Paul Schrader wears his Bresson and Bergman influences on his sleeve with this one, and the result is a tone appropriately austere. Filmed in the Academy ratio, every shot is beautiful and compact—from the great opening tracking shot, to scenes of characters just sitting inside and talking, to the harsh, cold Northeastern exteriors that match the harsh, cold interiors of the church. Ethan Hawke’s amazing performance as Reverend Toller might just be the performance of the year (and one of the of his career). The juxtaposition of Toller (a Thomas Merton type who wonders why the church isn’t frontline stewards on issues like climate change) and his boss (a wonderful Cedric the Entertainer, who plays an aspiring Televangelist that wrestlers with the role of the church in an ever-changing, more extreme 21 st century) so were some of my favorite moments because Schrader doesn’t resort to cheap tactics that make Toller seem out of touch or make his boss seem inconsiderate of his conflict. There’s more to FIRST REFORMED than that dynamic, though, as a certain event acts as the catalyst for Toller thinking this way, and Schrader uses the framework of a thriller (there have been many comparisons to Schrader’s own TAXI DRIVER) to tell its story. And it’s a great conceit by Schrader to frame his film this way because from the film’s opening moments, I couldn’t look away. There’s nothing “fun” about this movie in the way that a lot of thrillers are “fun” but FIRST REFORMED—despite its minimalist approach—really moves through its story with a tremendous amount of momentum that filled me with a lot of anxiety as we watch Toller deal with his numerous conflicts (internal and external). I couldn’t take my eyes off of what was happening, and I know I’ll be thinking about this one for a long time. I can’t go full four stars, though, because of that ending (even though I really like the abrupt cut).

Monday, December 10, 2018



I don't mind arty horror. In fact, most of the Euro-horror I love so much eschews narrative for showy aesthetics; it’s one the aspects I find most appealing about that particular subgenre. I like David Cronenberg movies because they get under your skin and scare in a way that isn’t obvious. There are ways to do arty horror and still have your movie be, you know, scary. However, in the last decade or so there has been a handful of horror films whose filmmakers are hyper-focused on differentiating their it’s-not-horror-but-it’s-horror films via narrative. The aspirations of these films show a crop of filmmakers that would rather have their horror film seen as Important and Significant than scary/unnerving, as if their only take away from film school viewings of NIGHT OF THE LIVING DEAD/DAWN OF THE DEAD was that George Romero was inserting social commentary into his horror films.

THE WITCH, THE BABADOOK, even aspects of IT FOLLOWS are just a few modern examples of the Significant horror film that I didn’t hate (THE WITCH, in fact, I liked quite a bit); however, Ari Aster’s very unscary and incredibly banal HEREDITARY with its awful soundtrack that is there to constantly remind you that everything you’re watching is Significant and Creepy is not one of those examples (for an example of the pervasive ambient soundtrack designed to unsettle the viewer that really works, see Rob Zombie’s THE LORDS OF SALEM, which also executes this whole type of Satanic Horror film narrative much better and is much more interesting to look at). I couldn't help but feel worn down by the film's glacial pacing and laughable attempts at overt horror. Scene by languid scene (man there are a lot of slow tracking shots that lead to nothing in this movie) the film trips over itself as it progresses into its more gonzo elements (there are insects on faces and coming out of mouths in this movie, but Fulci it is not). These moments should have elicited a fun, “What the fuck is happening!?”* response but instead each of these moments becomes a slog as over and over we get characters looking at something offscreen (or wandering towards something offscreen), a slow push in from the camera, a THUD THUD from the soundtrack, and lots of tracking shots that are supposed to signal ominous situations but end up being nothing more than tedious foreshadowing.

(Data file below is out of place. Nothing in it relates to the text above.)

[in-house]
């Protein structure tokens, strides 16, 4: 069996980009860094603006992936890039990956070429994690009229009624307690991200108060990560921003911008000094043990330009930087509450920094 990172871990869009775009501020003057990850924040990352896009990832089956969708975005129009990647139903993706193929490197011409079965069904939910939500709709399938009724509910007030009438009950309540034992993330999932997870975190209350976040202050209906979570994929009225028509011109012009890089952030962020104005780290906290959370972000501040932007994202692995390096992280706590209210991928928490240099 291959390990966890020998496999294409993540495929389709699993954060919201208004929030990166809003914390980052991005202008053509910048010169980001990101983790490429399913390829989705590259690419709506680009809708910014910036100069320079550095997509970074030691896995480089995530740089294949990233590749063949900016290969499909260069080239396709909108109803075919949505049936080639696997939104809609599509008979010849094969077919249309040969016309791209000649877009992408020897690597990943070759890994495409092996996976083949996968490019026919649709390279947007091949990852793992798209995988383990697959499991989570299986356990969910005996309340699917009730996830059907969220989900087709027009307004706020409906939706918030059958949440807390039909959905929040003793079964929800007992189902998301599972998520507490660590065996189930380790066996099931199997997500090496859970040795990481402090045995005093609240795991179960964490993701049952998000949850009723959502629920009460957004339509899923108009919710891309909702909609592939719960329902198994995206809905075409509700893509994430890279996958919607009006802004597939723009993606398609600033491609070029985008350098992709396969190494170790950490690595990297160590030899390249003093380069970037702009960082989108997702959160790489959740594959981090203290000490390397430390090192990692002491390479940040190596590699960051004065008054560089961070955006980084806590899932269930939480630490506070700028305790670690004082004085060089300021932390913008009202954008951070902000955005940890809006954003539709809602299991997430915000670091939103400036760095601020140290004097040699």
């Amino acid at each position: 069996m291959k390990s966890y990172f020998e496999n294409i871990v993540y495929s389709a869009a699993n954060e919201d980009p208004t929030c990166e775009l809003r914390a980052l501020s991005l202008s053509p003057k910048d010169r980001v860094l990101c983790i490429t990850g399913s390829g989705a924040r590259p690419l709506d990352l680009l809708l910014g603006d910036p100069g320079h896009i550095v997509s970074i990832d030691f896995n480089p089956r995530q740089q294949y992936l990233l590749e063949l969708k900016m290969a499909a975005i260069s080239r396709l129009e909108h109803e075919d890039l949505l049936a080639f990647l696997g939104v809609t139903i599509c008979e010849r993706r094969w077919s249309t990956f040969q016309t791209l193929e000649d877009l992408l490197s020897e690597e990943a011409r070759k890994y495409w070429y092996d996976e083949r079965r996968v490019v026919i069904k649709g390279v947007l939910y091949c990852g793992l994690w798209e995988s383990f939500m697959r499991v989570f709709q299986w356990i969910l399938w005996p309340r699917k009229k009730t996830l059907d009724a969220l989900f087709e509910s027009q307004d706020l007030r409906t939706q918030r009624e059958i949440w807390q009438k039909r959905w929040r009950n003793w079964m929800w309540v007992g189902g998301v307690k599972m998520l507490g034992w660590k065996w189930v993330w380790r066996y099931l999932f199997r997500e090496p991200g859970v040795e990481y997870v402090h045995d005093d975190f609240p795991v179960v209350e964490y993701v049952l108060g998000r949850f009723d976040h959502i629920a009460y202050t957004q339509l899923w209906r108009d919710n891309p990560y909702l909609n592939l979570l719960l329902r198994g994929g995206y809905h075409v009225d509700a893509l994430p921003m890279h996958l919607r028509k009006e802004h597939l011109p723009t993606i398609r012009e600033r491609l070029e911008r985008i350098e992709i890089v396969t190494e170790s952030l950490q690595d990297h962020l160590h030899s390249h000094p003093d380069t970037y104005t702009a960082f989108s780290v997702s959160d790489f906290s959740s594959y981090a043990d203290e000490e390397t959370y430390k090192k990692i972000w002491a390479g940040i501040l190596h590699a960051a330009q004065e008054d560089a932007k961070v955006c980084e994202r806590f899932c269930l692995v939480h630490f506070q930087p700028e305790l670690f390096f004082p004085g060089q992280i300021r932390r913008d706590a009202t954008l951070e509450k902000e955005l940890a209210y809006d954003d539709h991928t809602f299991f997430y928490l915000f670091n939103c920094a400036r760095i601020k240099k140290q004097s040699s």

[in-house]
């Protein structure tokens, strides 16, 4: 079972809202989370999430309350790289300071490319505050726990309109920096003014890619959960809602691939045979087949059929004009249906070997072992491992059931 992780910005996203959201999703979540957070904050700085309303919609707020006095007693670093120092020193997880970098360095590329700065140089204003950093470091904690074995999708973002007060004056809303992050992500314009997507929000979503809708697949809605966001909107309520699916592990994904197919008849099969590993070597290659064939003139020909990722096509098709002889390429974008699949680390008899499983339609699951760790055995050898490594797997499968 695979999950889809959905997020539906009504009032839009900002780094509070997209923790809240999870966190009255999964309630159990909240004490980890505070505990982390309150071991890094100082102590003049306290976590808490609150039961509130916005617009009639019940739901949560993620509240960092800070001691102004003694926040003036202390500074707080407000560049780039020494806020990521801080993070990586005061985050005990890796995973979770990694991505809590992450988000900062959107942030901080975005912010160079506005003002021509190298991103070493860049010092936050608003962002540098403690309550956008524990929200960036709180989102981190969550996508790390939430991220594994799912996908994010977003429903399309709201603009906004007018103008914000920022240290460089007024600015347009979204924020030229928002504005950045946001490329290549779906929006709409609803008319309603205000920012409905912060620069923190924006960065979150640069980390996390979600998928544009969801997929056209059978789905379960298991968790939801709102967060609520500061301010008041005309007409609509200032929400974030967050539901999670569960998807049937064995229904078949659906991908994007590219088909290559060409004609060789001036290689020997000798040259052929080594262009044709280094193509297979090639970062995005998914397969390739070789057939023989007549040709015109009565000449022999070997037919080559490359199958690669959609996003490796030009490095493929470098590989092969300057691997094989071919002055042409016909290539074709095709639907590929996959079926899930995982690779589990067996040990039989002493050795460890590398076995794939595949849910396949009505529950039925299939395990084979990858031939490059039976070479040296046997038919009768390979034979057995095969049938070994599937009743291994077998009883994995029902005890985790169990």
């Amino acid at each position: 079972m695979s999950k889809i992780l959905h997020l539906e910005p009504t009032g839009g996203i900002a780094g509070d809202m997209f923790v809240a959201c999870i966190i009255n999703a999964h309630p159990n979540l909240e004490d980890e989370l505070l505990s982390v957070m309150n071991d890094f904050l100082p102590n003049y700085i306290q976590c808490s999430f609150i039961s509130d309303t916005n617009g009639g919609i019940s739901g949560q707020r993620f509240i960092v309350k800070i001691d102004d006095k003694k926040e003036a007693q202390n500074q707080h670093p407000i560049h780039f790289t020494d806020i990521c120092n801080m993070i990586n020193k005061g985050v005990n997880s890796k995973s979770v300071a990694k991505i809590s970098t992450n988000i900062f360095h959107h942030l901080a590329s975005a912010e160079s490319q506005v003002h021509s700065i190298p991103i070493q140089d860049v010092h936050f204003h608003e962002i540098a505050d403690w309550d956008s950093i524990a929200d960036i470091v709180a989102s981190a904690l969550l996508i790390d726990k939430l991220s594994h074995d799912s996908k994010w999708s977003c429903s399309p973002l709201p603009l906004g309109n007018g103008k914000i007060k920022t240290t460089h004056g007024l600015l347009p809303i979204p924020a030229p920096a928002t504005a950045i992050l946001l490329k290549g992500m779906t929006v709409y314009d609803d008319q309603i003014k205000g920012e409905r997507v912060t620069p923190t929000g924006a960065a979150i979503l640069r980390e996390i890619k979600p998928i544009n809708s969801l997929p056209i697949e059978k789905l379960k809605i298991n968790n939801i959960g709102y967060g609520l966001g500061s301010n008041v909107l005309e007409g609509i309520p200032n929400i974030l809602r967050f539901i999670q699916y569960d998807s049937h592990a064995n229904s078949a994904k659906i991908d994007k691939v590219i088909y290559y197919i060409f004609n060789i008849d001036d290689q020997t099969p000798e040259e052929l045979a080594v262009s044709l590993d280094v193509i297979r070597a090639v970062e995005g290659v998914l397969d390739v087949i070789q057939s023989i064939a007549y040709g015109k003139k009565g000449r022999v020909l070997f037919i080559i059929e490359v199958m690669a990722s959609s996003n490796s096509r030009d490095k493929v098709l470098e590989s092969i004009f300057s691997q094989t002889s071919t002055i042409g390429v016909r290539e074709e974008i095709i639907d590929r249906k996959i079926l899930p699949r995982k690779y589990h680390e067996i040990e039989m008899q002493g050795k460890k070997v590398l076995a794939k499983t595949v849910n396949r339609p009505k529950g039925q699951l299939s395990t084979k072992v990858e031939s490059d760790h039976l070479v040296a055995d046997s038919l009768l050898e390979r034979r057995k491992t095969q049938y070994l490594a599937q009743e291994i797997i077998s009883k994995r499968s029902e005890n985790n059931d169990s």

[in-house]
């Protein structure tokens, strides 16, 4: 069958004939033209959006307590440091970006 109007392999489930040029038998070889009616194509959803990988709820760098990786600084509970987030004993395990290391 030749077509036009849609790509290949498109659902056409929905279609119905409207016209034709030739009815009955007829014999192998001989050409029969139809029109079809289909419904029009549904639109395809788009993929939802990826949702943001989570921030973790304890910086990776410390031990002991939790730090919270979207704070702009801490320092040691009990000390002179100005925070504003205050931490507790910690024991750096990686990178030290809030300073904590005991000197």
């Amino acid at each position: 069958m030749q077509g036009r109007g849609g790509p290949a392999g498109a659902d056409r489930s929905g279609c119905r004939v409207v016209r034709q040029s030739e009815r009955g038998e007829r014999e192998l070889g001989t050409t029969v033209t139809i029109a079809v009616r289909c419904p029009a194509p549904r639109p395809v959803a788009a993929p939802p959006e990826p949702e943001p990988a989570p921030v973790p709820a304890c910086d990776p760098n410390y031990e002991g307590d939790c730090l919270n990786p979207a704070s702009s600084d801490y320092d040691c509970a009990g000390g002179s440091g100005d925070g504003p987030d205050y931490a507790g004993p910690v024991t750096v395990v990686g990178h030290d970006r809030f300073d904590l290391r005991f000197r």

HEREDITARY works hard at being arty horror, but it also overplays its hand at the worst possible moments when it wants to try and convince the audience that it’s visceral horror. The film’s “shock” moments don’t land because the momentum of those scenes is always being cut short. There’s just way too much focus on plot and not enough attention paid to what makes a horror film fun and scary. For example, there is a cutaway to a severed head covered in ants that is a fine cutaway for a horror film—appropriately gruesome and shocking in concept—but is inserted at the worst possible moment for what the filmmakers I think are striving for that it made me laugh out loud when they cut to it. However, the moment that cutaway interrupts is a piece of overacting by Toni Collette that is so laughable that I didn't mind the awkward editing decision to interrupt that moment, but it seemed out of place for what the film is trying to be. It’s a moment that strains to say, "SEE THIS IS A HORROR MOVIE" because this feels like it was made by people that don't necessarily love horror movies.

I was trying with this one. I really was. A lot of critics I respect love this movie. There are elements of it that I really like (the set design, the sound mixing near the end where despite how ridiculous the clucking noise is as a device, that noise and the sound of the pencil hitting the paper actually startled me as it was isolated on my good-not-great rear speakers), but the overbearing soundtrack and the over-the-top acting and the lack of understanding what makes a horror film scary got on my nerves.

* As I watched the film, I thought, “huh, I think this is a film trying to say something about trauma and moving on and the (literal) ghosts that haunt us, etc.”, but unless I totally misread the film's final 20 minutes, I think the film’s final 20 minutes undercuts that interpretation. Which is too bad because had HEREDITARY been more along the lines of something like Mario Bava’s underappreciated SHOCK with its equally over-the-top performance from Daria Nicolodi (and the equally gonzo things that happen to her in that movie), I could have been on board with it. SHOCK does the kind of “protagonist trying to keep their shit together” ghost story better than most, and I thought that's where HEREDITARY was heading before the banal Satanism angle took over. Anyway, this is all to say people really should see SHOCK